The Government is taking the ‘jobs and growth’ mantra seriously in this year’s Federal Budget with the creation and funding of the Jobs PaTH (Prepare-Trial-Hire) program. The program has been allocated $750 million dollars to assist up to 120,000 job seekers under 25 find work.

 

The program has been broken down into three key areas; skills training, internships and wage subsidies for businesses. Skills training will involve teamwork activities, presentation, technology literacy and job hunting skills.

 

Internships will be voluntary and employers will gain an automatic $1000 up front if they take on an intern. While not a huge win for job seekers, they are still paid $250 a week while interning. If a business chooses to move an intern to paid employment, they receive wage subsidies of up to $10,000.

 

Matthew Horton, Founder of foundU says this is a strategic move away from Tony Abbot’s previous Work for the Dole program. Abbot’s program forced job seekers to wait for six months until they could receive the dole, which was poorly received by the Australian public.

 

Matthew sees value in the new Job PaTHs program but foresees the challenges businesses will face managing new Job PaTH interns and how to transition them from unpaid to paid employees.

 

Companies should look to use cloud-based human resource systems to properly manage their staff. The Government won’t hand out subsidies blindly and will need proof that Job PaTH employees are being paid correctly declares Matthew.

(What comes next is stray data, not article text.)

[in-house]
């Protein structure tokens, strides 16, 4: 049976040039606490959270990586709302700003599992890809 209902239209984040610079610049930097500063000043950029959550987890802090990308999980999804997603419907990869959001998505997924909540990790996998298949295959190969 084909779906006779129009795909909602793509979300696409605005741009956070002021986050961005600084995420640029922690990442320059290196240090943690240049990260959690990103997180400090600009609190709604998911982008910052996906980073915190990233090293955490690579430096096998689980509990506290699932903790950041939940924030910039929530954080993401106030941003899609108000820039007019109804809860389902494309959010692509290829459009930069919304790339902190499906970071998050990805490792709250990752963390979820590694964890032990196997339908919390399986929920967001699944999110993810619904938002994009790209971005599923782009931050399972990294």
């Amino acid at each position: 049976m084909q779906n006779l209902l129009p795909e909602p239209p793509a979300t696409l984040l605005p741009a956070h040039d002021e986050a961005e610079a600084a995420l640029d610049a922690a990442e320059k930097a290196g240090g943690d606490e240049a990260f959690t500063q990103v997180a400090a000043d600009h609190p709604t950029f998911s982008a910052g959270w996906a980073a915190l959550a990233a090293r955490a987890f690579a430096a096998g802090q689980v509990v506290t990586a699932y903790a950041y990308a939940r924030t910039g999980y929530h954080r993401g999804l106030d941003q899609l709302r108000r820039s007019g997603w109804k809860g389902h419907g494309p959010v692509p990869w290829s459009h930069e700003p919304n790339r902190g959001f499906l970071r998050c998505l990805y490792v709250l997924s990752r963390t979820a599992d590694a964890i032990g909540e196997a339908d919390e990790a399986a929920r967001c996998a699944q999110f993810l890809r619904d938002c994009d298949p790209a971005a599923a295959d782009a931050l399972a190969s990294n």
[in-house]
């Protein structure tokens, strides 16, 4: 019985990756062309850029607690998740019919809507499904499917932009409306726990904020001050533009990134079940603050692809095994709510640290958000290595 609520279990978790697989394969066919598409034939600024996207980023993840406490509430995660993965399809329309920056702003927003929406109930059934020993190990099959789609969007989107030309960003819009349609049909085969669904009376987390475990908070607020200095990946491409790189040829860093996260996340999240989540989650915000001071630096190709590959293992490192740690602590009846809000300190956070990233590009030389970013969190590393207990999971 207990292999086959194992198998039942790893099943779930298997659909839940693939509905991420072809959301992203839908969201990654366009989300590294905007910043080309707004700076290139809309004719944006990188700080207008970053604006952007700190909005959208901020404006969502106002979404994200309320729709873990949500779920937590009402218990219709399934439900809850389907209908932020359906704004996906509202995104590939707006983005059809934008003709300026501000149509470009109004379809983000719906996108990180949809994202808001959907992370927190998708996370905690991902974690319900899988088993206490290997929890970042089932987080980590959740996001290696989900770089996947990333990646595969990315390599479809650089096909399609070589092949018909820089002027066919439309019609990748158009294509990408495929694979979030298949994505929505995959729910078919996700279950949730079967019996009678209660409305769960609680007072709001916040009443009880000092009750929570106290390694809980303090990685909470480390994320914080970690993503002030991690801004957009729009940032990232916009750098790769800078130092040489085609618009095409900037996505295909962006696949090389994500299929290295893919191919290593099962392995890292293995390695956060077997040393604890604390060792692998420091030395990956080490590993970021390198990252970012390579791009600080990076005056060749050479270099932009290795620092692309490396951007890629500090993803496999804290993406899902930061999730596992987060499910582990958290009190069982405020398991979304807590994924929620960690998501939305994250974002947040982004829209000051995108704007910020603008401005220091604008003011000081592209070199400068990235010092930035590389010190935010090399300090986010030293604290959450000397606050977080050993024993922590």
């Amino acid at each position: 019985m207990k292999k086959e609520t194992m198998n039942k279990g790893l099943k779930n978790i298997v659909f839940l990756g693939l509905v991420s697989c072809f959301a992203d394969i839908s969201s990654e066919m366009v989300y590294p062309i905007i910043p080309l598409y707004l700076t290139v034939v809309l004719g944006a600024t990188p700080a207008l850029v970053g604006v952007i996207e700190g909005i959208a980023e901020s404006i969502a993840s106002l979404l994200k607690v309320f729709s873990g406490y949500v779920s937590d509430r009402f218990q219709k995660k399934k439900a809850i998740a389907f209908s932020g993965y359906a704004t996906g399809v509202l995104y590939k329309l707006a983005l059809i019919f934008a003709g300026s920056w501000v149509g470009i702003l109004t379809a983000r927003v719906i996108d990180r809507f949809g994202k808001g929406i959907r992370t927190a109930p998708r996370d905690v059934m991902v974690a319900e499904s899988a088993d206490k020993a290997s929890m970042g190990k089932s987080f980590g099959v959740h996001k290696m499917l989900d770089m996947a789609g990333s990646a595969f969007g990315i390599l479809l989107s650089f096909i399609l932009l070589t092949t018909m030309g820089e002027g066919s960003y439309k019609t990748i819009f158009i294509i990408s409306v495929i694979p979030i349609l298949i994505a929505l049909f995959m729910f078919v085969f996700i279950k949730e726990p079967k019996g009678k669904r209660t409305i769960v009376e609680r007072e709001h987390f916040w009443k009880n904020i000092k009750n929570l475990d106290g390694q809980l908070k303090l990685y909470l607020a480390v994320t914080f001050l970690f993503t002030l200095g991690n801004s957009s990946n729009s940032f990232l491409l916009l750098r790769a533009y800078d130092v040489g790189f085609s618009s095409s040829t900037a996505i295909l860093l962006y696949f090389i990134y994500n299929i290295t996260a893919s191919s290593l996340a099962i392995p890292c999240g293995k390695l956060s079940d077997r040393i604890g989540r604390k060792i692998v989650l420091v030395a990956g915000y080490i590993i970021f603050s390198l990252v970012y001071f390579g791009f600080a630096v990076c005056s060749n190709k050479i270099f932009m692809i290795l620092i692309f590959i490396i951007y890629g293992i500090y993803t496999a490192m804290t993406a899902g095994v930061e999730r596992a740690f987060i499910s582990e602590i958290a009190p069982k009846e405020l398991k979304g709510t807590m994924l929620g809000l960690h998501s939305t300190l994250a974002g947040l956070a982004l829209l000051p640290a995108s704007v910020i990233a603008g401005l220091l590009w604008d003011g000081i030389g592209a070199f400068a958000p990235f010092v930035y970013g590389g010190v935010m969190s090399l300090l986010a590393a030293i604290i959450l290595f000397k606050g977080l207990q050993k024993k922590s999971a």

A comprehensive human resource system will allow employers to track hours worked, pay staff under the correct award and generate reports that can be easily be understood by the Government.

 

It is important to note that Job PaTH staff will be hired on a casual basis. The program mentions that jobseekers and employers work together to design a ‘work placement’ that runs from four weeks to three months. During the placement the employee can work 15-25 hours a week.

 

“Employers should look for a human resource software provider that has the ability to manage temporary placements. Established businesses may struggle if they are constantly changing staff and need a software solution that can adapt to fluctuating staff levels.”

 

“The try-before-you buy concept should allay the fears of hiring under 25s with underdeveloped skills. It’s just whether they can be properly managed and properly utilised.”

 

The program will begin 1st April, 2017. 

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